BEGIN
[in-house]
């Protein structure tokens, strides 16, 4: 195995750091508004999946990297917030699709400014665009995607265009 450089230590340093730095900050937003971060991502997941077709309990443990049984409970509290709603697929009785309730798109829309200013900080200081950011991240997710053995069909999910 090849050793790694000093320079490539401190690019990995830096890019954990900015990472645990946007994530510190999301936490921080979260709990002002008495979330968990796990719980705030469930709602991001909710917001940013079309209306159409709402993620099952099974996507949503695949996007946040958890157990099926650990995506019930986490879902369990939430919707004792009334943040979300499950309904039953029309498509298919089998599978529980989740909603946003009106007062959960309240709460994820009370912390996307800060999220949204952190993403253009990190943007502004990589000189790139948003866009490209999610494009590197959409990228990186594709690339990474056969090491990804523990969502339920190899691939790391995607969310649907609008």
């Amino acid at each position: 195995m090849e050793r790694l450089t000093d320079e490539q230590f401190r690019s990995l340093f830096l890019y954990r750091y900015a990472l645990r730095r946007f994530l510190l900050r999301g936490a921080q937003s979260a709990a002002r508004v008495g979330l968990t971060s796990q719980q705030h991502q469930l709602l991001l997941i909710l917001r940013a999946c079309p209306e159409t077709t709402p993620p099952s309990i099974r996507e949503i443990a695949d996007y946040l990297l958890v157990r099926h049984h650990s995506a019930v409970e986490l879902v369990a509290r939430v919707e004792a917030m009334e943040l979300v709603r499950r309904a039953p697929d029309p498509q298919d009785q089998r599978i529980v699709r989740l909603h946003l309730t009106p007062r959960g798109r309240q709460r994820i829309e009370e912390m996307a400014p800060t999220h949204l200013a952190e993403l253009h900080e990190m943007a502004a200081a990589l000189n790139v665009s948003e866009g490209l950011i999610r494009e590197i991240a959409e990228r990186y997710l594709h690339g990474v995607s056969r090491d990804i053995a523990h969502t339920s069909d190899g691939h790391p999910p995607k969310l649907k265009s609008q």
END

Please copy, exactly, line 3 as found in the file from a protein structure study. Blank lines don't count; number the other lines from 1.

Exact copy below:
């Amino acid at each position: 195995m090849e050793r790694l450089t000093d320079e490539q230590f401190r690019s990995l340093f830096l890019y954990r750091y900015a990472l645990r730095r946007f994530l510190l900050r999301g936490a921080q937003s979260a709990a002002r508004v008495g979330l968990t971060s796990q719980q705030h991502q469930l709602l991001l997941i909710l917001r940013a999946c079309p209306e159409t077709t709402p993620p099952s309990i099974r996507e949503i443990a695949d996007y946040l990297l958890v157990r099926h049984h650990s995506a019930v409970e986490l879902v369990a509290r939430v919707e004792a917030m009334e943040l979300v709603r499950r309904a039953p697929d029309p498509q298919d009785q089998r599978i529980v699709r989740l909603h946003l309730t009106p007062r959960g798109r309240q709460r994820i829309e009370e912390m996307a400014p800060t999220h949204l200013a952190e993403l253009h900080e990190m943007a502004a200081a990589l000189n790139v665009s948003e866009g490209l950011i999610r494009e590197i991240a959409e990228r990186y997710l594709h690339g990474v995607s056969r090491d990804i053995a523990h969502t339920s069909d190899g691939h790391p999910p995607k969310l649907k265009s609008q």